Sunday, February 23, 2020

Overlooked: Need to Remember Civil Rights Heroes

      Nearly a century after his unremarked-on death, Homer Plessy has gained a measure of the recognition that he deserves for challenging racial segregation in his home state of Louisiana in the 1890s. Plessy's name is immortalized in law books and American history as the unsuccessful litigant in the Supreme Court's disgraceful decision in Plessy v. Ferguson (1896) to uphold legally mandated racial segregation in passenger railroad cars.
      Plessy's name may be well known, but his life and death escaped the Times's editors' attention when the former shoemaker and civil rights activist died in New Orleans at age 61 on March 1, 1925. The Times, the nation's self-described "newspaper of record," published a full-length obituary last month [Jan. 31] under a headline that succinctly captures Plessy's place in history: "He sat on a train and stood up for civil rights."
      The obituary, byTimes contributor Glenn Rifkin, details Plessy's role in working with a local citizens' committee in a staged test of Louisiana's then-new Separate Car Act. Rifkin treats the episode as a precursor to Rosa Parks' more successful anti-segregation protest 60 years later in the Montgomery, Ala., bus boycott. The obituary is one in a series of life stories of important African Americans long since deceased that the Times has been publishing over the past year as part of its "Overlooked" project.
      Some of the others featured in the project so far include, for example, the ragtime master Scott Joplin (1867-1917); the inventor Granville T. Woods, known as "the black Edison (1856-1910); and the New York City real estate magnate known as the father of Harlem, Philip A. Payton Jr. (1876-1917).  Others include the crusading anti-lynching journalist Ida Wells (1862-1931); the Greenwich Village transgender activist Marsha Johnson (1945-1992); and the Harlem Renaissance writer Nella Larsen (1891-1964).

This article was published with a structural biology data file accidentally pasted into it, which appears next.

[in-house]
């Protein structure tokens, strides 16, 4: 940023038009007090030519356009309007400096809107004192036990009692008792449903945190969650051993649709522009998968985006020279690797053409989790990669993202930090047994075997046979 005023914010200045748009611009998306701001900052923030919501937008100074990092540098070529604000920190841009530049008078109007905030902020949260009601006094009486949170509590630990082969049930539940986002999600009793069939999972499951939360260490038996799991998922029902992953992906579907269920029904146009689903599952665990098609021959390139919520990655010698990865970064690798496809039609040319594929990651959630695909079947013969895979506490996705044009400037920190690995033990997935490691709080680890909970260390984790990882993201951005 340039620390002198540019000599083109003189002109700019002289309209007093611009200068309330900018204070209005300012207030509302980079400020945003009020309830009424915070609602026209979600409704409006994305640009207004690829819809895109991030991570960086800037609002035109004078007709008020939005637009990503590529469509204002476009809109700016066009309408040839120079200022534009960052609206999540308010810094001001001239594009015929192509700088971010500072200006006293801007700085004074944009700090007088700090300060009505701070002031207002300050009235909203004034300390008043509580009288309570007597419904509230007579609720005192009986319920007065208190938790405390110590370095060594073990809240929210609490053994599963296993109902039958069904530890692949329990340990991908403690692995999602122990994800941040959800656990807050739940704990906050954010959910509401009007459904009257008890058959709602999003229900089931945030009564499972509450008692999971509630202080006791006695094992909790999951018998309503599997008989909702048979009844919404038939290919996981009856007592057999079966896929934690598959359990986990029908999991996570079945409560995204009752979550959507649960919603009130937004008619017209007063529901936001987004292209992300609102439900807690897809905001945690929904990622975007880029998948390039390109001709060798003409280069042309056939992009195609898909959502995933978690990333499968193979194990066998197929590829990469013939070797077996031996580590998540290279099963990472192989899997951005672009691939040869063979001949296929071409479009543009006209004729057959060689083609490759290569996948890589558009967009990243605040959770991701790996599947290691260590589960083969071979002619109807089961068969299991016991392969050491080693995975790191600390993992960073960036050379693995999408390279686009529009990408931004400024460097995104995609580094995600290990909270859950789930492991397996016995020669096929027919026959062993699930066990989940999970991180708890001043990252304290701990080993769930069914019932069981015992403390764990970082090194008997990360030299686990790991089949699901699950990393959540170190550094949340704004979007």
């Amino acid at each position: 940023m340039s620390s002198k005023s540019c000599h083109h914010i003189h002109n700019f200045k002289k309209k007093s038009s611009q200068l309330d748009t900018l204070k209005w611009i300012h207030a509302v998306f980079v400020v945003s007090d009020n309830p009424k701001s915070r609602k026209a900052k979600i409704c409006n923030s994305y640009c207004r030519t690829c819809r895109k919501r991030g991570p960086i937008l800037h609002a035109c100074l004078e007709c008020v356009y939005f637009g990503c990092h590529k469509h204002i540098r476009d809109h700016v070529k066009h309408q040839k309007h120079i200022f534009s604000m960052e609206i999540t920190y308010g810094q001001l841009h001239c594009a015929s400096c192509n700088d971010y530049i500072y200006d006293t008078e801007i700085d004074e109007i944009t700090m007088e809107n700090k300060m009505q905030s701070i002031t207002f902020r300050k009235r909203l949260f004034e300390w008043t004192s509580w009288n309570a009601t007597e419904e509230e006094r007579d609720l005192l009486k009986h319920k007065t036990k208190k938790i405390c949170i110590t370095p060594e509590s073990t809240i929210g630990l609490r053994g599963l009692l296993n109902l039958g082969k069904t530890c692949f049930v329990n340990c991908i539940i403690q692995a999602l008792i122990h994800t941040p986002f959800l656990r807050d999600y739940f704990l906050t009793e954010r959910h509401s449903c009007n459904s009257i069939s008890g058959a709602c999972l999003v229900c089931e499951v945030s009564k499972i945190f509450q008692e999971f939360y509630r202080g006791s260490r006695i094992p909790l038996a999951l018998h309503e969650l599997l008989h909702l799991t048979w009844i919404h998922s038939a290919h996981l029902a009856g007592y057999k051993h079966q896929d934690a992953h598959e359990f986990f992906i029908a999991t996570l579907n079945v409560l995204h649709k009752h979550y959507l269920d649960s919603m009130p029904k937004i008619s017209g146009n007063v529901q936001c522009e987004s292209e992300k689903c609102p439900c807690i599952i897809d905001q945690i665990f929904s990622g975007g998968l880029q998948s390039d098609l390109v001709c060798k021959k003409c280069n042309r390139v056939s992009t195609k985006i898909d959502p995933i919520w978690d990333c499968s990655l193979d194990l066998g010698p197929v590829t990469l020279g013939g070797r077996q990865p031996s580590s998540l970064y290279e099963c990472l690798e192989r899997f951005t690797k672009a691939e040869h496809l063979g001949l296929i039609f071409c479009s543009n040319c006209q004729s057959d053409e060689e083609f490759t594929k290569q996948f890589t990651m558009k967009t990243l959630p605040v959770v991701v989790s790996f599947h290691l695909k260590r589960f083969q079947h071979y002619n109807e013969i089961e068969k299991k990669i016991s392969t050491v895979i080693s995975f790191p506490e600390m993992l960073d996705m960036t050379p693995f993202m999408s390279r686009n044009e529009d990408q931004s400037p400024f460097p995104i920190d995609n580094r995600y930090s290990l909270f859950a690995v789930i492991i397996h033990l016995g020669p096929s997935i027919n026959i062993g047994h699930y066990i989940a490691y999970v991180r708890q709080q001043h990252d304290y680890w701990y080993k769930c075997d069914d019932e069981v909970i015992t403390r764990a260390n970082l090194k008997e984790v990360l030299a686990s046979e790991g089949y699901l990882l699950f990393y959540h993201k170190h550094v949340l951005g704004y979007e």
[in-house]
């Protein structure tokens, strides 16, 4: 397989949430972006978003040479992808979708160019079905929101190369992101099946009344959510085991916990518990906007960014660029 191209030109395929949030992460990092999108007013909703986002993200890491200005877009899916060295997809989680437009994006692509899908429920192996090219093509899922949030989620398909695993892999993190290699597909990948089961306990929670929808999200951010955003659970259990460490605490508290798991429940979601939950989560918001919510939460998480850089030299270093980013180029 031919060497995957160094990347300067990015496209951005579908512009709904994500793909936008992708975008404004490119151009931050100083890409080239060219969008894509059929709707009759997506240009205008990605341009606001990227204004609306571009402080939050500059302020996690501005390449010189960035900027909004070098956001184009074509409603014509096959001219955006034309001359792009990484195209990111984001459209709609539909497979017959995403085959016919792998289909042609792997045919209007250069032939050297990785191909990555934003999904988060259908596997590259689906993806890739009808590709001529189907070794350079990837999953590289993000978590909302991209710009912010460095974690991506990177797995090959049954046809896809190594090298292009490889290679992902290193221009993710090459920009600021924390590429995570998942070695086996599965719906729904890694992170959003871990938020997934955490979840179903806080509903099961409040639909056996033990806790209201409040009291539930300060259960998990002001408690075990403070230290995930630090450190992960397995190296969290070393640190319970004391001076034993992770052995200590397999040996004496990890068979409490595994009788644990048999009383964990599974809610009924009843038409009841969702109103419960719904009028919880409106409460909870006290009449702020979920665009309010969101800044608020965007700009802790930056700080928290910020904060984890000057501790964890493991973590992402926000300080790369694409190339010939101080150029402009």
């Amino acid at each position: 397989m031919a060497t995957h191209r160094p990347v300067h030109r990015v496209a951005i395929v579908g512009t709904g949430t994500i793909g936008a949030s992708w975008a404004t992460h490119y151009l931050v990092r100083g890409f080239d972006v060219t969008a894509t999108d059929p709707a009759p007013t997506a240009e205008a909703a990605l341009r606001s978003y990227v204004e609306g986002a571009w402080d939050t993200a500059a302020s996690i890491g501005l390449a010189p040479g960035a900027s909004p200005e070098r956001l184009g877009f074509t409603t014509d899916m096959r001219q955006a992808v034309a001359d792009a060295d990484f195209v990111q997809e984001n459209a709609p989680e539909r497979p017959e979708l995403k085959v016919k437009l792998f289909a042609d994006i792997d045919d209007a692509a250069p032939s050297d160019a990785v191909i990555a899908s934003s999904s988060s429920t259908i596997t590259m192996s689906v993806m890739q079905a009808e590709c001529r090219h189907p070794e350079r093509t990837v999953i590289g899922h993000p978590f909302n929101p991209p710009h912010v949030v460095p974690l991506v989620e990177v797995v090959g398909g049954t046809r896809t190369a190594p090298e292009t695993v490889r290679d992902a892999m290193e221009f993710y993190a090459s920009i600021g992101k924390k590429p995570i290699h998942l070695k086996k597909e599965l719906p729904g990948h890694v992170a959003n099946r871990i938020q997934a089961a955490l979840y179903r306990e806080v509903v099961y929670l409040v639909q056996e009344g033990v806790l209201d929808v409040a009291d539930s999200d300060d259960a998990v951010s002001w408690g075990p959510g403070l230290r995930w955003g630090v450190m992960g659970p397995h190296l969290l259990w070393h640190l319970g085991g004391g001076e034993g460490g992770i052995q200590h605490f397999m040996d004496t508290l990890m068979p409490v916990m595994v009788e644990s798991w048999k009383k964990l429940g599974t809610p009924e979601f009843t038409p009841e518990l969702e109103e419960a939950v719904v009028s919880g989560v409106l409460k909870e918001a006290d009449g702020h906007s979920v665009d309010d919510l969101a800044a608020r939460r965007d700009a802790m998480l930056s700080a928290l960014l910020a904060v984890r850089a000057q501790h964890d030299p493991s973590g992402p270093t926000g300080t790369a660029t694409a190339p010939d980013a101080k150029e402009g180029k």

In introducing the project, the Times noted that obituaries published since the newspaper's founding in 1851 "have been dominated by white men." The project's stated aim is to "add the stories of other remarkable people," with evident effort to correct the underrepresentation of women and people of color. Along with the many obituaries of African Americans, the project has also published obituaries of such famous white female artists as the photographer Diane Arbus (1923-1971) and the poet Sylvia Plath (1932-1964).
      However important the Times's belated recognition of historic African Americans may be, a leading American historian has recently noted a larger issue of public remembrance: the relatively few public monuments to civil rights figures in comparison to the much larger number of Confederate statues, monuments, markers, and so forth. Alison Parker, chair of the history department at the University of Delaware, noted the discrepancy in an essay published in the Times earlier this month [Feb. 6].
      "There are now more than 1,740 Confederate monuments, statues, flags, place names and other symbols in public spaces across the country, not counting more than 2,600 markers, battlefields, museums and cemeteries that commemorate the Confederate dead or the many hundreds of statues of staunch segregationists," Parker wrote. "To date, only about 115 have been removed. In stark contrast, fewer than 100 monuments pay tribute to the civil rights movement."
      Most of the Confederate monuments, Parker explained, were erected not immediately after the end of the Civil War, but in the 1890s and 1900s ”by Southern whites hoping to justify the spread of Jim Crow while erasing the legacy of Reconstruction." The resistance to removing or displacing some of those monuments glosses over those political motives in arguing against "erasing history." Parker aptly characterizes the monuments as "symbols of white supremacy."
      The smaller number of civil rights memorials include most prominently the Martin Luther King Memorial in Washington, D.C., the only major monument to a non-government official on the National Mall. The National Park Service site, dominated by the larger-than-life granite statute of King, opened in 2011, more than 40 years after his assassination.